At a time
when so many movies offer nothing but escape, it’s refreshing to encounter one
that has something to say about modern society, and a great cast to bring it to
life. Written by Andrew Stern and directed by documentary filmmaker Henry Alex
Rubin (Murderball), Disconnect takes a sobering look at the
wide-ranging impact that social media and interconnectivity is having on our
everyday lives. That it manages to do so without ever becoming preachy is no
In one story thread, Jason Bateman and Hope Davis’s teenage son, a loner who seeks refuge in his bedroom composing music, falls victim to a cruel prank. Two fellow students are sending him provocative texts using a made-up girl’s name (with a stolen picture), in order to lure him on and enjoy watching his discomfort.
Meanwhile, Alexander Skarsgård and Paula Patton discover that his identity—and their bank account—have been purloined by a clever internet thief. The cops are swamped and can’t help on a timely basis, so they hire a private investigator, played by Frank Grillo, who used to work for the police on this very beat. He opens their eyes to the perils of exposure on the internet.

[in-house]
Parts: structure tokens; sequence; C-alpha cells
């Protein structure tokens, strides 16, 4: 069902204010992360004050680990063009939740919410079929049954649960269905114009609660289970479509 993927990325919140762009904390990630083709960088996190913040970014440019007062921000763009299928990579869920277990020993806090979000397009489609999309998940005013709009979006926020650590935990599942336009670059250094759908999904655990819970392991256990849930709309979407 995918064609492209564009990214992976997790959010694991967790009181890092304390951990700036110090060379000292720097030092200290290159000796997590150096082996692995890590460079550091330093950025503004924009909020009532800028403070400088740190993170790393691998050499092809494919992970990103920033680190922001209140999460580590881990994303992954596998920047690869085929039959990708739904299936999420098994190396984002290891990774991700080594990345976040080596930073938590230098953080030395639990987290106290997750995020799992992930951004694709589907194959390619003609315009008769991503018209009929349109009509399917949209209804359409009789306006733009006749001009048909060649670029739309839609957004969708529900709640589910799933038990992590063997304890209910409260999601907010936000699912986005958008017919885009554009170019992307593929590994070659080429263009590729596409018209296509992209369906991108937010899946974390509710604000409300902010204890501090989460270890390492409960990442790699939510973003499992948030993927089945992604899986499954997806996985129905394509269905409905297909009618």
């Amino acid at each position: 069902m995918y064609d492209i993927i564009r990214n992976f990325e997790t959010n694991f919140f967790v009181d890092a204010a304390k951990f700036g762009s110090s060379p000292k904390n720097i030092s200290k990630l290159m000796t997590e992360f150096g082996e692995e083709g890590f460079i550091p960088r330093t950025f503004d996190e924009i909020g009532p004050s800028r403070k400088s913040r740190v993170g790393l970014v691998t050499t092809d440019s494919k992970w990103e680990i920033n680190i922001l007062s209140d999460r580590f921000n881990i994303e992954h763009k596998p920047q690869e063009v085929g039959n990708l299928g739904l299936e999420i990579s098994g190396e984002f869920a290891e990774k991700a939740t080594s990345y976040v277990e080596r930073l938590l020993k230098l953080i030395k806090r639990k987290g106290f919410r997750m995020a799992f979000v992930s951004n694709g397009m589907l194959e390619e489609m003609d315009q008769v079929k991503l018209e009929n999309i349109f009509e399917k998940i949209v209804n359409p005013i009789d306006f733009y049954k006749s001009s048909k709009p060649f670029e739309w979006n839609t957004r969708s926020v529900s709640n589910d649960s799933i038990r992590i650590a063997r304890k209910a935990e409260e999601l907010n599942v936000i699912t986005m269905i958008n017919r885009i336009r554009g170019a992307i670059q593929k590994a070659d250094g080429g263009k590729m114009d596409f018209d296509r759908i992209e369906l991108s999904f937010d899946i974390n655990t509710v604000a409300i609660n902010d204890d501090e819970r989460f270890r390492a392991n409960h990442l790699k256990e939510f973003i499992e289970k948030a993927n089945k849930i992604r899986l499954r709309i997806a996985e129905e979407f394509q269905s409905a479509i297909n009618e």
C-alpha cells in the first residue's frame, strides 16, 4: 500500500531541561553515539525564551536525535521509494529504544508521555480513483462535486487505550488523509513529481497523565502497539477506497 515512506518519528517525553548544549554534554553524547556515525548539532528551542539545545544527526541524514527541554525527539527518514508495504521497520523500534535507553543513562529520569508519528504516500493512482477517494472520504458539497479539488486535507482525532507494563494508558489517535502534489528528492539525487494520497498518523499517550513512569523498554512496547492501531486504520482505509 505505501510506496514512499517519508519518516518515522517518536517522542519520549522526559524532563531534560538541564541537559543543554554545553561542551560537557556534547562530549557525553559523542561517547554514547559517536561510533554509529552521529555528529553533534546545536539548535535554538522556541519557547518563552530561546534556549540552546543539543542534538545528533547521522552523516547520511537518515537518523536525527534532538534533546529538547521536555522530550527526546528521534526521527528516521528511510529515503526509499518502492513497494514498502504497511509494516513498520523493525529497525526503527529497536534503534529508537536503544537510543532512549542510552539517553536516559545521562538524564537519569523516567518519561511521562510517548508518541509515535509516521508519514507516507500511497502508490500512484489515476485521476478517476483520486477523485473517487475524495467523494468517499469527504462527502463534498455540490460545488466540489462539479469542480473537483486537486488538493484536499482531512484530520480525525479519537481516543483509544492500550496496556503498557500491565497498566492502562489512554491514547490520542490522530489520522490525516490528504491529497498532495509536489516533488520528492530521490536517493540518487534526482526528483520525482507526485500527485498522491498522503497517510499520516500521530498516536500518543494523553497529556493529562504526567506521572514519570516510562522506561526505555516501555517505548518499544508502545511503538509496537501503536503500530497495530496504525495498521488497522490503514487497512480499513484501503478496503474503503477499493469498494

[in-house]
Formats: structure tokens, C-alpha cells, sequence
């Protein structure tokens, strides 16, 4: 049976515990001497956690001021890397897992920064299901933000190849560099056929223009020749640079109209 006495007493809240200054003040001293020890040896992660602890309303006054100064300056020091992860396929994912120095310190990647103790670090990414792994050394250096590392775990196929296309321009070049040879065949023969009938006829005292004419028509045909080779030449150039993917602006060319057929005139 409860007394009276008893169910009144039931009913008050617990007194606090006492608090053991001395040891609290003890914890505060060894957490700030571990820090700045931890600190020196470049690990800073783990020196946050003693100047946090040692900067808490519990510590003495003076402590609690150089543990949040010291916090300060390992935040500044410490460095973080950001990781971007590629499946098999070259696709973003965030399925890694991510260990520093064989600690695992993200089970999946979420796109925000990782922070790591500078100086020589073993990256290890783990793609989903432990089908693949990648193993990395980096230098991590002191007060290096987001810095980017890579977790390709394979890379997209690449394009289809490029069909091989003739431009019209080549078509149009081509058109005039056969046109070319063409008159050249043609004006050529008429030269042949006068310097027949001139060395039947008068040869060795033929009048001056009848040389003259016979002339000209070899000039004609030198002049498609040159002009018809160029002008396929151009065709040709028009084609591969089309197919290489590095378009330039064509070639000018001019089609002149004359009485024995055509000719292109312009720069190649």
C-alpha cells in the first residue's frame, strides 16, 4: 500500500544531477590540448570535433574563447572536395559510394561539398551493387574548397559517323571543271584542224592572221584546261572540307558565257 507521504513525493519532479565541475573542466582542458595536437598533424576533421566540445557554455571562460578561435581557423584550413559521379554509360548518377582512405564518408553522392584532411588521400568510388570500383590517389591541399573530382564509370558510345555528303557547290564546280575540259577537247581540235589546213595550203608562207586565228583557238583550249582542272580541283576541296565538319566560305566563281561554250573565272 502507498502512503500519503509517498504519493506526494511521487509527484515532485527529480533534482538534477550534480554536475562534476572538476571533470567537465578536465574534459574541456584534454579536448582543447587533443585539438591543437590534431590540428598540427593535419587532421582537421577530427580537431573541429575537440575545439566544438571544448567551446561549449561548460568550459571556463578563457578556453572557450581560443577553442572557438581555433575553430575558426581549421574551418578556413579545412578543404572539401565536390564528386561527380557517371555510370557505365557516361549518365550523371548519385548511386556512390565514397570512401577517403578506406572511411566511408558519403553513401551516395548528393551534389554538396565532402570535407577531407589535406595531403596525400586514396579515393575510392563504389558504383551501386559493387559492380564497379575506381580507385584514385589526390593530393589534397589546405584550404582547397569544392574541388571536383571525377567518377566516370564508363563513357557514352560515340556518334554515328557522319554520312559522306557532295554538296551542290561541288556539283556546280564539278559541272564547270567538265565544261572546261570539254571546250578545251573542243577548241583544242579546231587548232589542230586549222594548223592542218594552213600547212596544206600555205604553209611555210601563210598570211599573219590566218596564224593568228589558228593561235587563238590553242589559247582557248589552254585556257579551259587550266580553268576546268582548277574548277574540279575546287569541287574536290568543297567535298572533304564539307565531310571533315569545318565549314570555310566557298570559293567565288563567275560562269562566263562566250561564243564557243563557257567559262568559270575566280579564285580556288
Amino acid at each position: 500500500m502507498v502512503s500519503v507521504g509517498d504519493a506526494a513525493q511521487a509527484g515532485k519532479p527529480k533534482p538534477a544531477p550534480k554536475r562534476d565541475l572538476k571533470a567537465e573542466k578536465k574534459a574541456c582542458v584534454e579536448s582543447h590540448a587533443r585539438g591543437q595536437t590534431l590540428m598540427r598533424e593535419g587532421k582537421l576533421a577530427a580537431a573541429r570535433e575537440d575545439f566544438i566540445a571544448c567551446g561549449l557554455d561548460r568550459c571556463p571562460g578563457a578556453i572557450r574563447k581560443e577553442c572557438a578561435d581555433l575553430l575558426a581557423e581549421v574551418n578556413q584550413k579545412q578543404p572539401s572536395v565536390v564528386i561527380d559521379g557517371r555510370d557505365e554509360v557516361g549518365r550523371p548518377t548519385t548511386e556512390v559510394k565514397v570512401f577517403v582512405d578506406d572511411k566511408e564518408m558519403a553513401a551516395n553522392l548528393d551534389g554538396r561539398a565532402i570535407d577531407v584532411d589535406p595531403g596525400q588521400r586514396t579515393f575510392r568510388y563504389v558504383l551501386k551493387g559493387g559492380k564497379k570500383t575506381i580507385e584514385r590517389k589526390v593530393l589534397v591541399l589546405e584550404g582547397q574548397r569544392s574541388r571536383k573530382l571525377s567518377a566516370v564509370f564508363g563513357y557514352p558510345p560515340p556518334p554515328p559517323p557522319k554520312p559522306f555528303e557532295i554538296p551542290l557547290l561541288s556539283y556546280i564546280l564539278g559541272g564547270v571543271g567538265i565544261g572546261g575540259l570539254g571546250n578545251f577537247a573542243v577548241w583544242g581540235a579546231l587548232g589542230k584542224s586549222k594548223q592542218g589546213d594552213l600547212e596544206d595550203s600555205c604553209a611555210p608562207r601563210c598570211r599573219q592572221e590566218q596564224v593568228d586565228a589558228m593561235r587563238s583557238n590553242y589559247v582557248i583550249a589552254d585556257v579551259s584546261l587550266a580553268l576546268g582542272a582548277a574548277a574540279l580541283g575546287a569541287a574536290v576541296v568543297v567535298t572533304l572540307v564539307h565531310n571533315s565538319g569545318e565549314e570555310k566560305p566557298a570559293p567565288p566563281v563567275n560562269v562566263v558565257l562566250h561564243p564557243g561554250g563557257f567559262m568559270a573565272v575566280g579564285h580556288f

Then there’s Max Thieriot, who performs sexual acts online for a variety of customers, and attracts the attention of an ambitious TV reporter, played by Andrea Riseborough. When she pitches an investigative story and uses him as her source, she (like everyone else in the film) doesn’t think about the potential consequences.
Disconnect is tough to watch at times because it cuts so close to the bone. That’s also why it’s so effective. I can’t imagine any audience member who won’t relate to at least one of the characters or the dilemma they face. The cast is excellent, from top to bottom. Riseborough is a rising star from England who will soon be seen opposite Tom Cruise in Oblivion; she’s not only completely credible here but her American accent and demeanor are flawless. It’s especially rewarding to see Bateman in a challenging dramatic role that shows just what he’s capable of.
You can view Disconnect as a cautionary tale or simply become engaged with it as a superior piece of storytelling. Either way, it’s well worth seeing.